After playing The Princes of Machu Picchu at Boardgamecafe.net, I mentioned that I had not tried Mac Gerdts' Imperial. That was almost like blasphemy. Everyone said it is his best game. Thus I soon had an opportunity to play this game, tutored by a legion of sharks.
There are six major countries on the board - UK is red, France is blue, Germany is grey, Italy is green, Austria-Hungary is yellow and Russia is purple. Any land territory or sea zone beyond the borders of these six countries are up for grabs. Players do not directly control the six major countries. Instead, they invest in them. Each country sells bonds, and players buy bonds. Whoever has invested the most in a country controls the country. If another player surpasses the current controller in amount invested, he becomes the new controller. We had 6 players. Our game started with every player holding bonds of two different countries, and every player being the controller of one country. The board is quite empty at the start of the game. The major countries only have a few factories each. The brown ones produce armies, and the light blue ones naval fleets. In this photo only France (at the time controlled by Jeff) had recruited some mercenaries, getting ready for some early game conquests. Most other nations went for factory construction first.
Those two thick cards on the left are the Italian and German bonds. The numbers in the middle of the cards (4M and 9M) are the prices of the bonds. The numbers at the bottom (2M and 4M) are the dividends you get paid when the country decides to give dividends. The big numbers at the top are victory point multipliers used at game-end. Every country will have a base victory point value at game-end depending on how well it does. The more you have invested in the country, the higher your multiplier. That German flag on the right means I am currently the controller of Germany.
Every round, every major country gets to perform one action, and this is of course decided by the controlling player. The action mechanism is the well-known Mac Gerdts rondel mechanism. Actions are listed on a rondel and every country has a pawn on the rondel. To execute the action you want, you need to advance the pawn to the corresponding action space. If it is within 3 spaces away, advancing is free. Any further than that, you (the player, not the country) need to pay. So there is a form of restriction, and this mechanism also creates a cyclical nature in country actions.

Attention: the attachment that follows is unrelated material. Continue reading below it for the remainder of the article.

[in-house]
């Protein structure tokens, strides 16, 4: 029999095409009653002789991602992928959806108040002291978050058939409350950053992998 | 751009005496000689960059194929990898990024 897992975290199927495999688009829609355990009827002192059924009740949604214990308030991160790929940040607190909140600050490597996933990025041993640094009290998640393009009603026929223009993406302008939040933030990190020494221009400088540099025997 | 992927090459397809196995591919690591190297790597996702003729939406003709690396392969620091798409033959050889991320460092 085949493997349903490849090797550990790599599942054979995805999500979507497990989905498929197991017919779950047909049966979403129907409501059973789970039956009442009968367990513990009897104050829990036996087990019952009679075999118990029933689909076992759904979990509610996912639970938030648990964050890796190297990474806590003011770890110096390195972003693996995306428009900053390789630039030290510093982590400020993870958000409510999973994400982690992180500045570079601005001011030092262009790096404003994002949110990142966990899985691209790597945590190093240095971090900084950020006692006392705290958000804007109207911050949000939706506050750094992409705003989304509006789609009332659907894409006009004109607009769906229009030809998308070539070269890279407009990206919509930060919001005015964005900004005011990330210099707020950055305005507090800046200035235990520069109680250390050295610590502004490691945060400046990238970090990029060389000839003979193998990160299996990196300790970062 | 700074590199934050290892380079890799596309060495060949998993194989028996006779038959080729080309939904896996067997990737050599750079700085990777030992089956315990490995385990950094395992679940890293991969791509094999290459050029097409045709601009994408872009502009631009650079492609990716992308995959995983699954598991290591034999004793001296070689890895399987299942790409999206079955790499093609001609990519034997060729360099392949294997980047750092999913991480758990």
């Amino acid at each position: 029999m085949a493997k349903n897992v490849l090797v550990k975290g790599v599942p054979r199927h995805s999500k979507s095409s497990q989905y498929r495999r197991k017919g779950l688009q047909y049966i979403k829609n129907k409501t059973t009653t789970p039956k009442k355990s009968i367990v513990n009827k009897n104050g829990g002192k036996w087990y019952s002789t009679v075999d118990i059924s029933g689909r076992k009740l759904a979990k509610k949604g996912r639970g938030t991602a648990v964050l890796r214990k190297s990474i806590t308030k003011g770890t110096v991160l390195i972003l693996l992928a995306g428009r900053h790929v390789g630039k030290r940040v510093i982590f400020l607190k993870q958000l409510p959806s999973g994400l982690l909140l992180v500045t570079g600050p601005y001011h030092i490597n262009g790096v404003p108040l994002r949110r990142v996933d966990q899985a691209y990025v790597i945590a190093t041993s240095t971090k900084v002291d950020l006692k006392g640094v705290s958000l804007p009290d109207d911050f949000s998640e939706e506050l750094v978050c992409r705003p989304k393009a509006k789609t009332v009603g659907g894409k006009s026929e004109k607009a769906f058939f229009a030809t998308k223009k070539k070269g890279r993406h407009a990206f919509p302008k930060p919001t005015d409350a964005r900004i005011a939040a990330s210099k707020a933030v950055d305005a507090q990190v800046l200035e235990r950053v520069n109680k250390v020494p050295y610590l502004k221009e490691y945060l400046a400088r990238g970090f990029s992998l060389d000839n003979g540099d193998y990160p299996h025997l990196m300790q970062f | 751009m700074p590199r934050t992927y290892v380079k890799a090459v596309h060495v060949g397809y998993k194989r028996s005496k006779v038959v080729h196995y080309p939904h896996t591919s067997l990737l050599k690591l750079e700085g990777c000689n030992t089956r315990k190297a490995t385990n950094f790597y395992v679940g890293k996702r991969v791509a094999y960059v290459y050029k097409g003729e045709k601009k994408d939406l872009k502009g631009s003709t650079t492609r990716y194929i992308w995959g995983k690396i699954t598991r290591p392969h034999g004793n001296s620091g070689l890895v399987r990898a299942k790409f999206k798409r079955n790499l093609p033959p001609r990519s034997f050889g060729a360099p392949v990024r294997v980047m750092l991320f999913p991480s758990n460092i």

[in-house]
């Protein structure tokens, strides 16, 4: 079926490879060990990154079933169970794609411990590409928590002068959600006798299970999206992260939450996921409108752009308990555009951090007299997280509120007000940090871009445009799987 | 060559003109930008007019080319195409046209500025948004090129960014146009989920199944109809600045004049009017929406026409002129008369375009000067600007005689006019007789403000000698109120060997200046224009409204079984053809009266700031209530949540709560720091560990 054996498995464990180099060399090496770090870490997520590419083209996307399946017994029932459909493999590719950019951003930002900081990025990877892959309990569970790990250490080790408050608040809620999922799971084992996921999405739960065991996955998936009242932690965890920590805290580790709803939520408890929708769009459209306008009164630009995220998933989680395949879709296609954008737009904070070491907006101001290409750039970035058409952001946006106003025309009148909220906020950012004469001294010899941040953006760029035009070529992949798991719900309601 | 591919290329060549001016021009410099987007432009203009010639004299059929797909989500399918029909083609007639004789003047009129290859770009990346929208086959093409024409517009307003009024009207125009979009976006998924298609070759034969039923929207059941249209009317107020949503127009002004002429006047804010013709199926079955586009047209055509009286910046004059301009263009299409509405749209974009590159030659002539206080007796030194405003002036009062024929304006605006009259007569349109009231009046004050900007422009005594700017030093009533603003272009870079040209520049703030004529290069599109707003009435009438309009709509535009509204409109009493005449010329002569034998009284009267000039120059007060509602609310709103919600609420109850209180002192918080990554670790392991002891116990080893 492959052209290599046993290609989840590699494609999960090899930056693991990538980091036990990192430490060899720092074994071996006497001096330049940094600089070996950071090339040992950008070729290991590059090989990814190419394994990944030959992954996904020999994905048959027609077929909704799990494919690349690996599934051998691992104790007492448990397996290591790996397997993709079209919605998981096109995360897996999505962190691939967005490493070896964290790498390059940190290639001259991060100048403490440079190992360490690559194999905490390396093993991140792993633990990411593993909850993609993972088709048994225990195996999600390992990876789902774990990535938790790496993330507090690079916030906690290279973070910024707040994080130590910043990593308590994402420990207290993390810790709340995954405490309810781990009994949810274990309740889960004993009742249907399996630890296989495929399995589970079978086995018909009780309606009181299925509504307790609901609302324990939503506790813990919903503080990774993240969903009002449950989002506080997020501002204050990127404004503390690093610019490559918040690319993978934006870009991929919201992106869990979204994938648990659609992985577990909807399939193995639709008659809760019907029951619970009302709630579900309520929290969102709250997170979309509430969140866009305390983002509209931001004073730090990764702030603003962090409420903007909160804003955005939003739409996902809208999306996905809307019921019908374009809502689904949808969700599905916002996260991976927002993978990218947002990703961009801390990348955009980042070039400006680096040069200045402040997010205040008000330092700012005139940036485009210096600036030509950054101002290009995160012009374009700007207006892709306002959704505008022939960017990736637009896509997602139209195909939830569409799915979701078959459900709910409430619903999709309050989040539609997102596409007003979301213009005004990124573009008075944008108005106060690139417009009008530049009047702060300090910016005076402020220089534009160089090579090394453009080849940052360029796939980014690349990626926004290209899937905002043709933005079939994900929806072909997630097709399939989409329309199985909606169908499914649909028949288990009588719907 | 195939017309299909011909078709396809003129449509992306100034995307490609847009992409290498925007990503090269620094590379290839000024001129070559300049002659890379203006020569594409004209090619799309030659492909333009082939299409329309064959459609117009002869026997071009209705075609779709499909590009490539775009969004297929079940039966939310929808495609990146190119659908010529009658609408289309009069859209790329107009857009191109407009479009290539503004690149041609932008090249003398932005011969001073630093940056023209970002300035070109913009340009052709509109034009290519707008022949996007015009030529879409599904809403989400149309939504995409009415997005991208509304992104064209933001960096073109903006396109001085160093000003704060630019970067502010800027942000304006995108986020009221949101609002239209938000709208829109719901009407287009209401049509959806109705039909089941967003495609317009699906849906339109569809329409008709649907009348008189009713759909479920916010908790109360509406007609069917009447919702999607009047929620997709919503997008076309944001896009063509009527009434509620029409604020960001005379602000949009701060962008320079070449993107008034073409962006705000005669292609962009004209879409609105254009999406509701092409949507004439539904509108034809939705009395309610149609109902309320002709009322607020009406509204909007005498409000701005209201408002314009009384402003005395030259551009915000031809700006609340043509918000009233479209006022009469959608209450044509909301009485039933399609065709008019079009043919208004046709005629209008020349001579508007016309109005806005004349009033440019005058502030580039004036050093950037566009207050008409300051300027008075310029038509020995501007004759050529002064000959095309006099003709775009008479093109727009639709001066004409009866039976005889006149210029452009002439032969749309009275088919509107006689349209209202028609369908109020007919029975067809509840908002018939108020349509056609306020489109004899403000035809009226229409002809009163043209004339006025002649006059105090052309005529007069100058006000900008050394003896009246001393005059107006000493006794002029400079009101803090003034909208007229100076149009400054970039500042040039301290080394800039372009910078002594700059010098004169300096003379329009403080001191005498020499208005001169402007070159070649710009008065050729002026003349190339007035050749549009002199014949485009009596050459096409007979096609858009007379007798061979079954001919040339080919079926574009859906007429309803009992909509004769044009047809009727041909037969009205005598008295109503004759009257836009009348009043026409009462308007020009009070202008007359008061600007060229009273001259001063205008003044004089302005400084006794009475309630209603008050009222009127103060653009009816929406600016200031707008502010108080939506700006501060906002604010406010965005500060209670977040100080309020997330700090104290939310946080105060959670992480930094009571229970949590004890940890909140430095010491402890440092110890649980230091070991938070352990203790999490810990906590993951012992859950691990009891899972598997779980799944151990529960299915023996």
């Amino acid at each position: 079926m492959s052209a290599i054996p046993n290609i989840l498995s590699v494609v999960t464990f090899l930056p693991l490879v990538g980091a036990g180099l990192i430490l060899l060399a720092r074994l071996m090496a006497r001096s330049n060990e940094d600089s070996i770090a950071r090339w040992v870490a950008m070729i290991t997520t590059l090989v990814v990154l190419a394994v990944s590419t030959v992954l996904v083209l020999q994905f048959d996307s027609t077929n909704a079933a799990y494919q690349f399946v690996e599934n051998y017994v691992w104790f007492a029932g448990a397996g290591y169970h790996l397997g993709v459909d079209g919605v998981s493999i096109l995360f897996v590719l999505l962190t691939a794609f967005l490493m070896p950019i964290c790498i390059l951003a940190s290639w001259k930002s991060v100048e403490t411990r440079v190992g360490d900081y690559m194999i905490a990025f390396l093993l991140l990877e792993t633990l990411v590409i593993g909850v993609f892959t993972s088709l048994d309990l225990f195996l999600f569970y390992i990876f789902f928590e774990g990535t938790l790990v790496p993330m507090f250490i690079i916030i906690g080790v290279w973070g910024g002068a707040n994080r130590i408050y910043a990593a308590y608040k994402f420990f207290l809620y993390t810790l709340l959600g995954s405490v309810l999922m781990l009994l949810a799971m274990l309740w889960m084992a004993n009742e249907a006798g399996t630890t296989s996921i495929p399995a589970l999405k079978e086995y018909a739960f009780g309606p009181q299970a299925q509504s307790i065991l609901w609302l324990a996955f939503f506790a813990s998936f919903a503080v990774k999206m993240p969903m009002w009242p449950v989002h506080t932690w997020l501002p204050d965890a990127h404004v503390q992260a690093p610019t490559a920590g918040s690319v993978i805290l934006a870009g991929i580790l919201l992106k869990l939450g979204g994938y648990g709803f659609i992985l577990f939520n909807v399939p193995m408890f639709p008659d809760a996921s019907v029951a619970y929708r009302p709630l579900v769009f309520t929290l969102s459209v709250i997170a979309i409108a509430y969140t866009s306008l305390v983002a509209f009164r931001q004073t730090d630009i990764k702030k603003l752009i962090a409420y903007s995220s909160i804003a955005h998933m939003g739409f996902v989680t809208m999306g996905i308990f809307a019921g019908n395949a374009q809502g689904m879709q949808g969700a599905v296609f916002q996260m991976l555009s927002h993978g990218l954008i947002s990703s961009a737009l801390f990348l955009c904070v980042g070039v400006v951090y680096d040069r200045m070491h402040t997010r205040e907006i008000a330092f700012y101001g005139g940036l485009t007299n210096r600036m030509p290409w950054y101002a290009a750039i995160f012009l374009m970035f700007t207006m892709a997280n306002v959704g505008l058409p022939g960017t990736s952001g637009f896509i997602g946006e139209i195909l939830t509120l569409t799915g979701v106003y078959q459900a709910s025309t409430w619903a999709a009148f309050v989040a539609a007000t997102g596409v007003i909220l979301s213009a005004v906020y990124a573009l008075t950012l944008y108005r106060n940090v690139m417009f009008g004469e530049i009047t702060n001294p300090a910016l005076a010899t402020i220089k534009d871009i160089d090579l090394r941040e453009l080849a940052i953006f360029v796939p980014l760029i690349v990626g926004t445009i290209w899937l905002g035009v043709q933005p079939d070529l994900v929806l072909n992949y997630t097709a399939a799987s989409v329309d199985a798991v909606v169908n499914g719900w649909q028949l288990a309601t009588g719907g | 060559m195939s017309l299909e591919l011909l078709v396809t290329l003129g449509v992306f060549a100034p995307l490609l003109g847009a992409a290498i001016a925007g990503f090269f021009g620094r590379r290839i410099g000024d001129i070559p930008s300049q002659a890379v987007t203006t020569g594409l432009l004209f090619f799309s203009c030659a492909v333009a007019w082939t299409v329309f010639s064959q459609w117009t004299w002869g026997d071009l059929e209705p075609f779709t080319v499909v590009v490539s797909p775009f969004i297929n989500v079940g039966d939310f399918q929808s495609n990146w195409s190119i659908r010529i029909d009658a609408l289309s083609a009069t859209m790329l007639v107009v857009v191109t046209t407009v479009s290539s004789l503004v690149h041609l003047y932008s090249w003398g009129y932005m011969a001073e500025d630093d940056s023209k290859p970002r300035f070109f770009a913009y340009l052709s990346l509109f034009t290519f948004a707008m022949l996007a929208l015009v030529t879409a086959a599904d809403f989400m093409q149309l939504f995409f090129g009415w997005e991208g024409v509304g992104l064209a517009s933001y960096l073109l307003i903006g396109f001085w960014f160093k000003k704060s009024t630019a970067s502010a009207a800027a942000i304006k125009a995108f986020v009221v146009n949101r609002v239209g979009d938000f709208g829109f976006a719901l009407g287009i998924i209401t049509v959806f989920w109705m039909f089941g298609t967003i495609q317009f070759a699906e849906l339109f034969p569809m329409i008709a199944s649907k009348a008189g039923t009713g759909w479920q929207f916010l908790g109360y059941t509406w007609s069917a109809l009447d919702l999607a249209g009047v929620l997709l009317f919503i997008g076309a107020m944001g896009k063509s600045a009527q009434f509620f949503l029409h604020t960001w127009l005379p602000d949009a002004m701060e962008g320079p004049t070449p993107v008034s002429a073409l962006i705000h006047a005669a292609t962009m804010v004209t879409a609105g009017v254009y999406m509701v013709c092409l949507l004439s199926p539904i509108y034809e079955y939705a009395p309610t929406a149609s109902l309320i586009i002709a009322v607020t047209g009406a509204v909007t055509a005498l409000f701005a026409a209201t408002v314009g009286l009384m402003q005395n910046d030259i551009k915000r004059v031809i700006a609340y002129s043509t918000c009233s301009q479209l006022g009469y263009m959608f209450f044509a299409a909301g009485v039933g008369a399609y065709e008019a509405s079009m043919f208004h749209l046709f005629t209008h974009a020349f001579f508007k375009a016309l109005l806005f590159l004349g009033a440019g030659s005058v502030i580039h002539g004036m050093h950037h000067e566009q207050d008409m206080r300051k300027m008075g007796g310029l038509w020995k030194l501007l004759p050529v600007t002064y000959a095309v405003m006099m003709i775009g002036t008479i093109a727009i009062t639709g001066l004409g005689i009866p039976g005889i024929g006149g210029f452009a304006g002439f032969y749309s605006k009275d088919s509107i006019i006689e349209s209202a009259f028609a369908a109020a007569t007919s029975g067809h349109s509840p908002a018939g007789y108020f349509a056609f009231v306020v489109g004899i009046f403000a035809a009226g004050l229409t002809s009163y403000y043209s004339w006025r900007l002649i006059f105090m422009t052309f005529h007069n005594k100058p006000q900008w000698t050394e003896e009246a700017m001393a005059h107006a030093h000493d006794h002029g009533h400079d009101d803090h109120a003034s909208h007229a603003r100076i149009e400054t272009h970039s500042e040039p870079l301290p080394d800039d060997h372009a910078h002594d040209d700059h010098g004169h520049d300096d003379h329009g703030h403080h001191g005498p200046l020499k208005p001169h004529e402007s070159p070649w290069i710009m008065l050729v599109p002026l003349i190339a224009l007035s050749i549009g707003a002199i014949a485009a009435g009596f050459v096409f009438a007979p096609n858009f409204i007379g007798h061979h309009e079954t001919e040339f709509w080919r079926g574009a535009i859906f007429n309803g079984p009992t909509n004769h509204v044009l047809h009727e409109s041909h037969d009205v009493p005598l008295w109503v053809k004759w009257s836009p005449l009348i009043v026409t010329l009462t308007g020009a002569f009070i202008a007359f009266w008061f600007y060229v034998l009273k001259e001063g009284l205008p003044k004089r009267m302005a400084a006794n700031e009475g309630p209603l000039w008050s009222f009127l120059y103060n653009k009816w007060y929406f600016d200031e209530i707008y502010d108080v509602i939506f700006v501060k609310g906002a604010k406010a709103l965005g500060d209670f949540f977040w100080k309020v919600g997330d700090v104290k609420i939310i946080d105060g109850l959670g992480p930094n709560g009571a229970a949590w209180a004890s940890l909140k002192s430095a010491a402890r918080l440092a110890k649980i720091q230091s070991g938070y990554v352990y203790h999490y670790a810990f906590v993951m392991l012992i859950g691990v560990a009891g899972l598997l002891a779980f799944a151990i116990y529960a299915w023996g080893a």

The actions are: build one factory, build armies and fleets, recruit mercenaries, move armies and fleets, tax, and pay dividends. Combat is very straight-forward. No cards, no dice. It's just a one-for-one trade. You kill one of mine, I kill one of yours. Sea battles are optional. If both parties agree, fleets can coexist. That's mainly because fleets also act as transports. Capturing a sea zones or minor country allows you to place a control marker. These markers give you income when you do taxing. You can never place control markers in the homeland of another major country. When you occupy the homeland of another major country, you will temporarily disable any factory you occupy. If you want to, you can spend three units to permanently destroy a factory, but that's rather expensive.
When a country taxes, it receives income based on the number of factories and control markers it has on the board. However during tax time, the country also needs to pay the wages of all soldiers, both the army and the navy. When a country taxes, its reputation improves. When one country hits 25 reputation points, the game ends. The bonds of each country held by players will be worth some victory points at game-end, depending on the country reputation. Cash in hand is also worth victory points. Highest scorer wins.
That track at the bottom is the reputation track. Austria-Hungary (yellow) is now leading.
One other important country action is paying dividends. This is when money flows from country to player. Dividend payouts are done from smallest to largest shareholder. If a country doesn't have enough cash to fully pay its investors, some investors won't get the full amount they are entitled to. In fact the largest shareholder needs to pay the shortage. So if you are controlling a country it doesn't mean you can easily milk it dry disregarding the smaller investors. If you are a majority shareholder, you need to balance between transferring money to your personal coffers and leaving enough money for the country to compete effectively. If the country does poorly, the bonds you hold will be worth fewer VP's at game end.
In the game we played, I started off controlling Germany (grey). My investments were focused on Germany and Italy (green). I invested a little in Austria-Hungary (yellow) and Russia (purple). There was once when I inadvertently became controller of Italy (this photo). I didn't mean to take over. I just thought Heng ran the country quite well and it was good investment.